Toasted Snubs – Subway VAT

Toasted Snubs – Subway VAT

It looks like bad news for over 1,200 Subway franchisees as Sub One Ltd loses its challenge in the upper Tier Tribunal against HMRCs view that sales of “toasted subs” and “meatball marinara” sandwiches are subject to VAT at the standard rate. The lead appeal was fronted by Sub One Limited t/a Subway (Case ref [2012] UKUT 34 TCC) and was in response to the First Tier Tribunal decision of 14 October 2010 (case ref [2010] UKFTT 487 (TC)) that supported HMRC’s opinion that

sales of these products fell within Note (3)(b) of Group 1 of Schedule 8 of the VAT Act 1994 and were thus speci?cally excluded from zero rating being supplies of hot food for consumption o? the premises, such supplies being considered as supplies in the course of catering. This is a long-standing dispute and the outcome is likely to have far-reaching implications in the catering and takeaway food sector so this announcement has been awaited with some anticipation

At the >me of bringing the appeal, the legislation was worded di?erently and Note (3)(b) then expanded on the de?nition of ‘hot food’ to mean “…food which, or any part of which – i. Has been heated for the purpose of enabling it to be consumed at a temperature above the ambient air temperature; and ii. Is above that temperature at the time it is provided to the Customer”. This appeal argued, among other issues, three key points;

a. Whether the First Tier had approached the question of point (i) above in the correct manner,

b. Whether the decision amounted to a breach of ?scal neutrality, and c. Whether the supplies in question were to be considered as goods or services.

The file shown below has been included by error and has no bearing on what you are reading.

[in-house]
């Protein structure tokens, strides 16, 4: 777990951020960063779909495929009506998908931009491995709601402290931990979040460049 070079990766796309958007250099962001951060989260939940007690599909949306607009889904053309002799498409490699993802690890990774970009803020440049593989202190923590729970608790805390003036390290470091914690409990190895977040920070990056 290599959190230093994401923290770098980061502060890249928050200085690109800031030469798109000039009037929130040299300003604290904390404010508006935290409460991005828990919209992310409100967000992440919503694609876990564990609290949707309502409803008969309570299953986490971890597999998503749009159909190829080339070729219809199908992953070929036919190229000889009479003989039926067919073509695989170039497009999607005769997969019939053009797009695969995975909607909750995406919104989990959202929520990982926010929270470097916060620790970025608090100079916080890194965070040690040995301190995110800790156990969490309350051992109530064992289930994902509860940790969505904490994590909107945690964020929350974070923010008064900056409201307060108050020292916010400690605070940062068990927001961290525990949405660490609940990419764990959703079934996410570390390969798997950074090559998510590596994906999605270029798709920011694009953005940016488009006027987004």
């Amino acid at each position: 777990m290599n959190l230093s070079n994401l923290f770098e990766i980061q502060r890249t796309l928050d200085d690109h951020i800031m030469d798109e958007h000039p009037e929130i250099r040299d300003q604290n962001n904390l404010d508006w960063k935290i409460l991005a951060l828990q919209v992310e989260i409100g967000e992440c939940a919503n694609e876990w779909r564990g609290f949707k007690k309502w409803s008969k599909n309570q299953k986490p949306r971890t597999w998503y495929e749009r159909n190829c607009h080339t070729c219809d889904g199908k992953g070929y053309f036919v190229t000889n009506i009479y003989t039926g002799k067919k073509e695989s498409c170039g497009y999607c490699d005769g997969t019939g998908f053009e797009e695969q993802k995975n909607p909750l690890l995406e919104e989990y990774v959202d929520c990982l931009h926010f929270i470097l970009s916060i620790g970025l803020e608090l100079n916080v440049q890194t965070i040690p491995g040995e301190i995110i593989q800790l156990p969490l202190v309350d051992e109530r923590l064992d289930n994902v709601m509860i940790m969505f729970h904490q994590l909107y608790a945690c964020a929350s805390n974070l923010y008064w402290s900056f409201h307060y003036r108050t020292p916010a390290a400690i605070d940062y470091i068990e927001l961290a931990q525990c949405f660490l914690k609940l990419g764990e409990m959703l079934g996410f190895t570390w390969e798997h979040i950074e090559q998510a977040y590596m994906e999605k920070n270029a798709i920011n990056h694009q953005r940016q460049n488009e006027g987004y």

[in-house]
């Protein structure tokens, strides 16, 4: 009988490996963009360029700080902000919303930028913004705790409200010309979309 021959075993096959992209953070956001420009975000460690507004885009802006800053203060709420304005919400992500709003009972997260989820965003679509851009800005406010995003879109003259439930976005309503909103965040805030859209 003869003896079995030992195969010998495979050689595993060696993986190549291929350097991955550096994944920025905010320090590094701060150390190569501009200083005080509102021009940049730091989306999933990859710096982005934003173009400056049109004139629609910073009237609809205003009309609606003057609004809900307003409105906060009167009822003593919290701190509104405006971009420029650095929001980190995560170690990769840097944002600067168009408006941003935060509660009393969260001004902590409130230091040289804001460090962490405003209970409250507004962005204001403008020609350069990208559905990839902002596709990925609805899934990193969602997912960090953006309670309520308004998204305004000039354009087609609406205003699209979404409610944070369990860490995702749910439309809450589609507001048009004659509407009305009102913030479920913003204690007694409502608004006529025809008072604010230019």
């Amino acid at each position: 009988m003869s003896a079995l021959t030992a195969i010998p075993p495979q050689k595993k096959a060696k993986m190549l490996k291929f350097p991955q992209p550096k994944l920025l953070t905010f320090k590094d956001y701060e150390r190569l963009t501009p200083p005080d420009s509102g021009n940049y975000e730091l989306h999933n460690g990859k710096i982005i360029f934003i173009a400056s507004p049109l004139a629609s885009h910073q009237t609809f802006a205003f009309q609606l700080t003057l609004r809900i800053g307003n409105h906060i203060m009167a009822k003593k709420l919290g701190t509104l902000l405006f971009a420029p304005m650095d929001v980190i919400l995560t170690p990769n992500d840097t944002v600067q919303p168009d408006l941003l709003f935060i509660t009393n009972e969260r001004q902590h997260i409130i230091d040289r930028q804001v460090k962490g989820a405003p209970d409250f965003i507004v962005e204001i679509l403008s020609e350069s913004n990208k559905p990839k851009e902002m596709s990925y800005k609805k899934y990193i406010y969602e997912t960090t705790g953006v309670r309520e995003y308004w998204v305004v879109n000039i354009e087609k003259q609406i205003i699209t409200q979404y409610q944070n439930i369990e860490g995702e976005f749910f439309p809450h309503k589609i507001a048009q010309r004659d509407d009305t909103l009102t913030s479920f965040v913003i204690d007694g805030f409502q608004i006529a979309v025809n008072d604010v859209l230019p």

Much attention was given to the Court of Appeal’s judgment in the case of John Pimblett & Sons Ltd and the question of doubt raised about that decision’s compatibility with EU principles of ?scal neutrality and objective assessment. The nub of the issue was to consider whether one should place

emphasis on the supplier’s intention when heating the food or the underlying purpose for heating the food. It was concluded that the factors relied upon in Pimblett were subjective in nature rather

than objective, as required in line with EC principles, so could not be relied on as the correct interpretation to be applied in the case of Sub One Ltd.

In this case, for both toasted subs and meatball marinara, the Tribunal concluded, on an objective assessment of the facts, that the food was heated for the purpose of enabling it to be consumed at above ambient temperature and not for some other reason. The First Tier Tribunal was therefore correct to conclude they are liable to VAT at the standard rate even though they may have applied the wrong test to get to that conclusion.

The fact that Pimblett had been relied upon in several cases over the years with inconsistent outcomes and the fact that HMRC did or did not appeal them or amend guidance or legislation in the light of those other cases was not held to be reason to conclude there had been a breach of ?scal neutrality.

On the subject of whether the supplies were goods or services was held to be irrelevant. Counsel for HMRC pointed out the criteria for exception from zero rating under Group 1 Schedule 8 VATA94 was not that of “catering services” but of supplies “in the course of catering”.

Based on its ?ndings, the Tribunal concluded the food was heated for the purpose of enabling it to be consumed at a temperature above ambient air temperature and was supplied to the consumer whilst still above that temperature.

It thus met the criteria for exclusion from zero rating and VAT is due at the standard rate on such supplies. The appeal was dismissed.

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